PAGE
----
I’m also scared to change because I’ve been counting calories and living a binge and restrict lifestyle for 18 years. That is a really, really long time. And I do connect my weight with how well I am doing, there is no sense in lying about that. I will be giving that up, and giving that up is going to be hard.
Today, I hid three things: my food scale, bodyweight scale, and my tape measure. Upon throwing them into the closet, I felt a mixture of fear and relief. Imagine, me, merely living without guilt tied to my size and appearance. The thought is almost silly at this point – I am entrenched in false beliefs. That does not go away with one well-meaning gesture.
Reading over some of my first blogs, the delusion is clear. I talked about starting new programs, changing caloric intake, signing up for fitness streaming services. The bad behaviors are more transparent than I’d intended – I am going to leave them up if anyone wants to see how good someone with an eating disorder is at justifying poor health choices. I can’t believe that, at one point, I was sharing excitement at starting a 1200 calorie diet! Not being a bariatric patient needing to lose weight rapidly to enter surgery, I am scratching my head at that one. Why did I, a perfectly healthy woman, feel excited about eating less than my body needs to simply lie in bed all day?
The mysteries of life, eh? Not to be even more depressing, but when I step back and look at all the hobbies I’ve lost due to this fixation, I am shocked. Imagine being so enveloped by a disorder that you can’t even be lazy properly anymore. I can’t play games, watch movies, nothing. Much of my time is spent researching how to lose weight, lose fat, optimize my exercise program, or something much darker which is difficult to discuss.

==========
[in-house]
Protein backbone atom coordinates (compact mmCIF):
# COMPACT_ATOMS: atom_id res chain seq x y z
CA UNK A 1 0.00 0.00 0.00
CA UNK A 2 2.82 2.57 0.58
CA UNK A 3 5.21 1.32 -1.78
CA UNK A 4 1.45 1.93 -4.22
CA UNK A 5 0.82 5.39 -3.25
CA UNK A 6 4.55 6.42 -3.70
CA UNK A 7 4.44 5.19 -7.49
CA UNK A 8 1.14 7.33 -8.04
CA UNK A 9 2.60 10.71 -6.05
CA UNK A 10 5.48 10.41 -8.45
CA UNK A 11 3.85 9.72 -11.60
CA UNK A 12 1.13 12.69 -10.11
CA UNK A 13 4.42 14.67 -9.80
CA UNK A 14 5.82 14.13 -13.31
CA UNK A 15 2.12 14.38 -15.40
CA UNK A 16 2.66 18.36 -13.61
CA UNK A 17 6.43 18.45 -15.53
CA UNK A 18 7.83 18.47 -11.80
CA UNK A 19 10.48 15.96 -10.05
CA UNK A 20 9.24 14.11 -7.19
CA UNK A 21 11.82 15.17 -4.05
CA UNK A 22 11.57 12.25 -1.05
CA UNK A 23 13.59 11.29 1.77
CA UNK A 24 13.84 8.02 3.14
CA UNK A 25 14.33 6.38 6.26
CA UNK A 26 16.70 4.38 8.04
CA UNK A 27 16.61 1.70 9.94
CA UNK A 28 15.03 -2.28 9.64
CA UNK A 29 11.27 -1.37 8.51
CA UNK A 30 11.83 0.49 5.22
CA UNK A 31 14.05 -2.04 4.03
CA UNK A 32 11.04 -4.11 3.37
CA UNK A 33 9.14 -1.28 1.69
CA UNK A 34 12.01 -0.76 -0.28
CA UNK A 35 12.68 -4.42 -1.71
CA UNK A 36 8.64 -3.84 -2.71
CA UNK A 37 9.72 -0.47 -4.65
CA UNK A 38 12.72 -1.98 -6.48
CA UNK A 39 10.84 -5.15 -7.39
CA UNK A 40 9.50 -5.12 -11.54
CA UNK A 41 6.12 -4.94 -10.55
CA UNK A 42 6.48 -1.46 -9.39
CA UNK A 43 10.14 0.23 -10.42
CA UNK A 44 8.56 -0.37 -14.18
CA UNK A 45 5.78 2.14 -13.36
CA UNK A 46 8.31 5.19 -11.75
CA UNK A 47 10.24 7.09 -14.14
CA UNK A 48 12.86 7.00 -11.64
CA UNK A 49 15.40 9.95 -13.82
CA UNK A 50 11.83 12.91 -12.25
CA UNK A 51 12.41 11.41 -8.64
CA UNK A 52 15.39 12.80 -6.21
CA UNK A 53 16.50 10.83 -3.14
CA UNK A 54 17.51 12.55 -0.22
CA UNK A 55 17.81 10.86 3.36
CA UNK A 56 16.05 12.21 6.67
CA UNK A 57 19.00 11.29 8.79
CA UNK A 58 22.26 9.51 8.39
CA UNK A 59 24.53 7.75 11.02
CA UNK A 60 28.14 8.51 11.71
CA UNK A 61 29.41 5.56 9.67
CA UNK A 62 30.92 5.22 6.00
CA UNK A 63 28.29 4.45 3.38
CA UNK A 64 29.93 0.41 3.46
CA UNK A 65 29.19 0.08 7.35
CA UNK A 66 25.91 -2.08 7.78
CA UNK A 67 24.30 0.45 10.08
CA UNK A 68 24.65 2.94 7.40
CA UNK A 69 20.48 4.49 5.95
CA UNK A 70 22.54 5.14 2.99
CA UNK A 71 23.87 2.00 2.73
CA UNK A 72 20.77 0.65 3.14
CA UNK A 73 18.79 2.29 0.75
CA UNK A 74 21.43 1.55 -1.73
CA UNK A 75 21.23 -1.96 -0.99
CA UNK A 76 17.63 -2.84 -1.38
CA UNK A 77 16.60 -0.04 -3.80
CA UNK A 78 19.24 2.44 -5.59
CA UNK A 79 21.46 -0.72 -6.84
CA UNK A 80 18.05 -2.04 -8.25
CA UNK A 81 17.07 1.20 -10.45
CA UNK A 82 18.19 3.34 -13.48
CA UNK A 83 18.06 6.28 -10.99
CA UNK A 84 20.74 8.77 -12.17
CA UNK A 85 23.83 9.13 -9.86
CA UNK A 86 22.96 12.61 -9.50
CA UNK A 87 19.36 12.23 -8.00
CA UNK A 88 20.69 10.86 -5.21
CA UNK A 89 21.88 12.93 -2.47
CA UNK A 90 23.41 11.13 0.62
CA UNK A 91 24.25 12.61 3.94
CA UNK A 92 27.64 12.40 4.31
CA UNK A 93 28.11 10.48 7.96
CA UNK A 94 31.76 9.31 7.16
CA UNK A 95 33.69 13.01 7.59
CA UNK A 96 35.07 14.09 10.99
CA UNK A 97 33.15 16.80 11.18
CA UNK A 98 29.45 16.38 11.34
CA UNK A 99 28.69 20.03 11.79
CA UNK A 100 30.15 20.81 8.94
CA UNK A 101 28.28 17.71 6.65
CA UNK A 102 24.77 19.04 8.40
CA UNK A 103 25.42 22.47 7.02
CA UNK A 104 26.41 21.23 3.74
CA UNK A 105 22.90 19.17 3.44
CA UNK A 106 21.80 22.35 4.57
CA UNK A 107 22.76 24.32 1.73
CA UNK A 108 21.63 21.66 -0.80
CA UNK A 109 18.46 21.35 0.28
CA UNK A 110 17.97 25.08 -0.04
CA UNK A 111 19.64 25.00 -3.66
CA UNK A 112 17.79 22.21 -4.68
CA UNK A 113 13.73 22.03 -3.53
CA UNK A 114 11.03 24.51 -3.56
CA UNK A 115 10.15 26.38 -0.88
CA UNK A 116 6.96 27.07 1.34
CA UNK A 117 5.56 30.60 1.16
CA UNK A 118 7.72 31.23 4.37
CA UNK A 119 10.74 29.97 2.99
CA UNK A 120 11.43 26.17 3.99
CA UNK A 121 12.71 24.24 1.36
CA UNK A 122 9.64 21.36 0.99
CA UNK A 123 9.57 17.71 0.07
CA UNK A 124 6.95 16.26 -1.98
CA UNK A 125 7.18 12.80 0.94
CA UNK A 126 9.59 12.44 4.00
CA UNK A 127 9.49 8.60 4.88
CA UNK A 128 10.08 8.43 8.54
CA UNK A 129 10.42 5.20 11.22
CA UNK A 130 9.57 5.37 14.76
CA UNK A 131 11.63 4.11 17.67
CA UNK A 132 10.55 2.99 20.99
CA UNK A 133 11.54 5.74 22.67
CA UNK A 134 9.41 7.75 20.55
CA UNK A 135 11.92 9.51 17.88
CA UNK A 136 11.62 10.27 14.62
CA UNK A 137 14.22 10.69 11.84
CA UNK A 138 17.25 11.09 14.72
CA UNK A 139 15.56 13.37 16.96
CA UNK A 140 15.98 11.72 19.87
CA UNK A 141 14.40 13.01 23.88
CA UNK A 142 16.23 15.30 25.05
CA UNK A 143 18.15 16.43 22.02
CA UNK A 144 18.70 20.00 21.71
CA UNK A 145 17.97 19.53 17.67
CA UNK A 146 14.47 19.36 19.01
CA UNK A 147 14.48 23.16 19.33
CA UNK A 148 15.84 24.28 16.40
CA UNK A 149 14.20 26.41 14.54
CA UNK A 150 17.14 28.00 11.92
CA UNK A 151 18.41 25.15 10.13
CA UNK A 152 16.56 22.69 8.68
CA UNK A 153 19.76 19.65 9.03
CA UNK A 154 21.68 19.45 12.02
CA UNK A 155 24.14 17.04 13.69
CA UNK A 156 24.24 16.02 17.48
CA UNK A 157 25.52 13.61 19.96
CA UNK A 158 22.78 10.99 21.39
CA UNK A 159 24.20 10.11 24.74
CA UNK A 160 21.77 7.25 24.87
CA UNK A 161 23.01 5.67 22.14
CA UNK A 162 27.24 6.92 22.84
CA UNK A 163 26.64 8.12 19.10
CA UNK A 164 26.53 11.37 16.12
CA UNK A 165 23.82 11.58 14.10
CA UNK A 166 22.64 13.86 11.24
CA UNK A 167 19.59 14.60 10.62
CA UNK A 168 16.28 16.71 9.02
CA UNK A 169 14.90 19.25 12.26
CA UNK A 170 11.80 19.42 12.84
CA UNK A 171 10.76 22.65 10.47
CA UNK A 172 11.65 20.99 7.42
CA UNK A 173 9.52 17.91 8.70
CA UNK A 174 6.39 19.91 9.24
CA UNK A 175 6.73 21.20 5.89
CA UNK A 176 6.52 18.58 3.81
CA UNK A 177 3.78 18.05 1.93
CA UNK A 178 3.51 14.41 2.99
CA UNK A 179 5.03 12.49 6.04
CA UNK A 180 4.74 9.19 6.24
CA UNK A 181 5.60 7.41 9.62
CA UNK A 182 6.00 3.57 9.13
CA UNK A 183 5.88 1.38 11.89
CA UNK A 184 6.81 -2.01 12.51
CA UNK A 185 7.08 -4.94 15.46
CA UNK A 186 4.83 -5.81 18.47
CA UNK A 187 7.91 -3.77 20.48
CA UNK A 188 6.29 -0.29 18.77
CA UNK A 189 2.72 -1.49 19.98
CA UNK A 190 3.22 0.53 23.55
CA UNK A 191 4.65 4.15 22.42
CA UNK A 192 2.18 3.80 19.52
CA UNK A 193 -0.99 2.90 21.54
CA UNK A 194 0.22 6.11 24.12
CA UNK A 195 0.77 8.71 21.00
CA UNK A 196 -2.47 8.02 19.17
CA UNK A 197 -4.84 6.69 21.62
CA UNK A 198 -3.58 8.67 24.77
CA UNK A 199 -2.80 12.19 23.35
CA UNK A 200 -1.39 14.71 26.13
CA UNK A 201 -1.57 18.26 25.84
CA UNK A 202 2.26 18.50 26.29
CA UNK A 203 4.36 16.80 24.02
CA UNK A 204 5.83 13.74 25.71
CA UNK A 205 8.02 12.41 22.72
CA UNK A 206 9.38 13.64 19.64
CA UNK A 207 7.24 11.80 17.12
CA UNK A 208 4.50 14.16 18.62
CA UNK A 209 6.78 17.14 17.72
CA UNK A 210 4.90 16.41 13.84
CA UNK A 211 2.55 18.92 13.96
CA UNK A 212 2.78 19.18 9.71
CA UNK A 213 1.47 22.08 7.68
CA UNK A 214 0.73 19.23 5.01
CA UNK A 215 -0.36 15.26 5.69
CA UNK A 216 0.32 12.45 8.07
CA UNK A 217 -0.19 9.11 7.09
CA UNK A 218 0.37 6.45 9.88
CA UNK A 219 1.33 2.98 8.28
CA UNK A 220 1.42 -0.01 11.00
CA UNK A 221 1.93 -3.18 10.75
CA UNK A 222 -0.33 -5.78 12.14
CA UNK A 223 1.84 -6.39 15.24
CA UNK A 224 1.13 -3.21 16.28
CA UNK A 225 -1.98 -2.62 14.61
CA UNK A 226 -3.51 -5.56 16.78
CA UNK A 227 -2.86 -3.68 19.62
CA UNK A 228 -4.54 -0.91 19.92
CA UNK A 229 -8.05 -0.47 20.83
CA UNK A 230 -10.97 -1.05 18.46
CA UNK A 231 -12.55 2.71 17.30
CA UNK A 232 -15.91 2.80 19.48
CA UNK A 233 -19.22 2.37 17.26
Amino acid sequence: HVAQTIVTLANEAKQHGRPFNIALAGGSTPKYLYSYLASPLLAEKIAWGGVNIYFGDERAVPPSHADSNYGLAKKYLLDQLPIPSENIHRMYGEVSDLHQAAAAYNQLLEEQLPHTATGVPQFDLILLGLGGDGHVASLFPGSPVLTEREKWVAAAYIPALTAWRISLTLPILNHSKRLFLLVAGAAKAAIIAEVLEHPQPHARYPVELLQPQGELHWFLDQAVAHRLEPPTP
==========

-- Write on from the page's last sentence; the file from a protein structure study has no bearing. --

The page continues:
Over these past eight weeks counting calories and weighing food, I have been watching videos people upload of themselves binge eating, and also tuning into other YouTubers with eating disorders who are not in recovery. Somehow they make me feel like I’m not doing so bad. I’ve noticed that a lot of people watch these videos, which is pretty strange when you think about it.
I’m unsure what caused them to pop up in my recommended viewing in the first place, but this has been a big piece of the puzzle in my realization that I’ve gone past the point of having a choice in my recovery. I have no choice anymore – I must put in my best efforts.
All that being said, I have a plan.
I will be posting accountability logs often – I plan to do one at the start of each week. Weighing food, weighing myself, and measuring myself will no longer be a part of my day. I deleted all calorie counting applications, and will be practicing intuitive eating as I understand it. I am going to focus more on improving my strength with weight lifting, and just doing what my body wants me to do. I find great improvements in mood when weight lifting, and also enjoy using my body to accomplish something that is meaningful to it.
I apologize if this log makes anyone uncomfortable, but it needs to be done to help me through my recovery.
Thanks for reading!